- More than five million people in the U.S. are currently living with Alzheimer’s disease. Additionally, its economic and physiological burden results in shorter lifespans.
- In 2012, the alarming number of Alzheimer’s patients, the majority of whom are over the age of 65, and the tremendous burden of necessary care measures, caused a staggering economic toll of over $300 billion; this number has assuredly increased.
- Alzheimer’s is the sixth-leading cause of death in the U.S. and the only disease among the top ten that, currently, cannot be prevented, cured or slowed. This highlights the need for better methods to model the disease and find suitable drugs for treatment.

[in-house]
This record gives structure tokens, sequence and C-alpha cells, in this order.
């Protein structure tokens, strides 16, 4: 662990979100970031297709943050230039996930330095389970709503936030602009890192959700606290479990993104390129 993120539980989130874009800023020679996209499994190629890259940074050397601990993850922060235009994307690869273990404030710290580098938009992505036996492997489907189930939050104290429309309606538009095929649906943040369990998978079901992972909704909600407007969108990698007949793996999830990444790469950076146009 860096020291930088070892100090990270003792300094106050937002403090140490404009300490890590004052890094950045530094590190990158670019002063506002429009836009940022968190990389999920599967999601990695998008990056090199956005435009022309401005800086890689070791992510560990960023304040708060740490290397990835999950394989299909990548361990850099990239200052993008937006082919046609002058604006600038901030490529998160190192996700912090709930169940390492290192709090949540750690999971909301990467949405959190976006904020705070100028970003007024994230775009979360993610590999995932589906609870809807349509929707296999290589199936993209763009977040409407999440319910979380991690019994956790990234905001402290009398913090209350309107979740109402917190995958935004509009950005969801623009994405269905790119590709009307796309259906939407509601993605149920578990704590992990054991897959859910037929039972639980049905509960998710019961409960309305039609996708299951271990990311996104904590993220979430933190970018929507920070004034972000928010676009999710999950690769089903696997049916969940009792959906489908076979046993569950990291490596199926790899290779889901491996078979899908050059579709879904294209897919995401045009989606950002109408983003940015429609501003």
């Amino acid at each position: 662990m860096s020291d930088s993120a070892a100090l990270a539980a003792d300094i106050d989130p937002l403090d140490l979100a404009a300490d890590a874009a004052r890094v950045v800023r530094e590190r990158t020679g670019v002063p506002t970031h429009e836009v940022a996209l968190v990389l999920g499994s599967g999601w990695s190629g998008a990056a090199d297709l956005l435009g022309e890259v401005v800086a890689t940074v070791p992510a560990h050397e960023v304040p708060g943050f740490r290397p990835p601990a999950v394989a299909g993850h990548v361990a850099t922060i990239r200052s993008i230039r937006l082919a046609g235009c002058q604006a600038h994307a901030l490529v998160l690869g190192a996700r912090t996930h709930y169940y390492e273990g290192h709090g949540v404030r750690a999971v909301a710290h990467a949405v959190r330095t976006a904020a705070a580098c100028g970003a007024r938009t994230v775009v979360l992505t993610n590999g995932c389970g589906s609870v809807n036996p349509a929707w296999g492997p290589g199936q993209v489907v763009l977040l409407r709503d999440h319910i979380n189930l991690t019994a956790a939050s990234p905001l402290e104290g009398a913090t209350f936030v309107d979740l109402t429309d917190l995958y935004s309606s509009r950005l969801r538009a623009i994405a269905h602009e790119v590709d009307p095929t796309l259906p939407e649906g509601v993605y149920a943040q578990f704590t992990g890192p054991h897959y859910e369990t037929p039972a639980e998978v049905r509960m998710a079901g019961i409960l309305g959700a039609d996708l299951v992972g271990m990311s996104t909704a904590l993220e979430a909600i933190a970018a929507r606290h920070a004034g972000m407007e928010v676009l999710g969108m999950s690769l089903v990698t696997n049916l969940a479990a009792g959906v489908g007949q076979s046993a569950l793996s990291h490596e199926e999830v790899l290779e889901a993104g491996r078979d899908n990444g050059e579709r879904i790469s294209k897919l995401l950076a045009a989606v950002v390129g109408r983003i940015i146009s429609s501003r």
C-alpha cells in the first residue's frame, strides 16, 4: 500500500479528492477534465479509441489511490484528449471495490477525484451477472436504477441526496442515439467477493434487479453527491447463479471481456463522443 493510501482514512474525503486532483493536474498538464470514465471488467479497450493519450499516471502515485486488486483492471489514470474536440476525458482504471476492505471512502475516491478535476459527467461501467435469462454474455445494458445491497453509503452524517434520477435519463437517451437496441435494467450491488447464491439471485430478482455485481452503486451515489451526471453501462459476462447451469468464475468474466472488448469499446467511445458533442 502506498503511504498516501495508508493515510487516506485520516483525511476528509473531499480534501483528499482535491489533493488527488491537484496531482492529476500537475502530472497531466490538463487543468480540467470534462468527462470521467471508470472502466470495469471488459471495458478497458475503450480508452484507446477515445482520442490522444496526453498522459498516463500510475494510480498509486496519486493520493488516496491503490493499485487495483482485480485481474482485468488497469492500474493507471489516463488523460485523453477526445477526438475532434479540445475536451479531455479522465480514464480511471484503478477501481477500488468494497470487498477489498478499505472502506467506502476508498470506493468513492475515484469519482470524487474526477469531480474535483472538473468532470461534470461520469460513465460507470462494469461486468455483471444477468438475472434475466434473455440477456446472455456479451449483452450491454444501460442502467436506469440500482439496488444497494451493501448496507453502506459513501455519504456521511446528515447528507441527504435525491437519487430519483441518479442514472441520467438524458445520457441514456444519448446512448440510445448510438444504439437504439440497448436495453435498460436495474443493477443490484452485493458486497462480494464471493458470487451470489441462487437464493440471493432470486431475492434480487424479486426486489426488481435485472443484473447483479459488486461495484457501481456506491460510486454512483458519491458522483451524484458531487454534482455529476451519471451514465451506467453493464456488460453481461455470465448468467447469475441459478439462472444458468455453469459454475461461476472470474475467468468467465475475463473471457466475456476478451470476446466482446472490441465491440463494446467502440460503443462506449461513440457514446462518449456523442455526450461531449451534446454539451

How Stem Cells Can be Used to Model and Treat Alzheimer’s Disease
- Using cells from Alzheimer’s patients, researchers can model the disease in a dish and test potential medications on those cells to identify “hits”. These “models in-a-dish” are called organoids and have become a very powerful tool for the study of disease mechanisms.
- Notably, Prop 14 dedicates $1.5 billion to the study of diseases related to the central nervous system, which includes Alzheimer’s disease.
CIRM’s Progress: Selected Research Highlights
- Researchers at UCSD are investigating viable candidate drugs to reduce Alzheimer’s disease (AD) pathologies. In short, using reprogrammed stem cells (human induced Pluripotent Stem Cells or hiPSC) from patients that have rare and aggressive hereditary forms of AD, these scientists have modeled AD in the dish to: 1) understand the mechanisms that cause the disease, and 2) screen either FDA-approved drugs to potentially re-purpose them or identify novel therapies for treatment of the disease.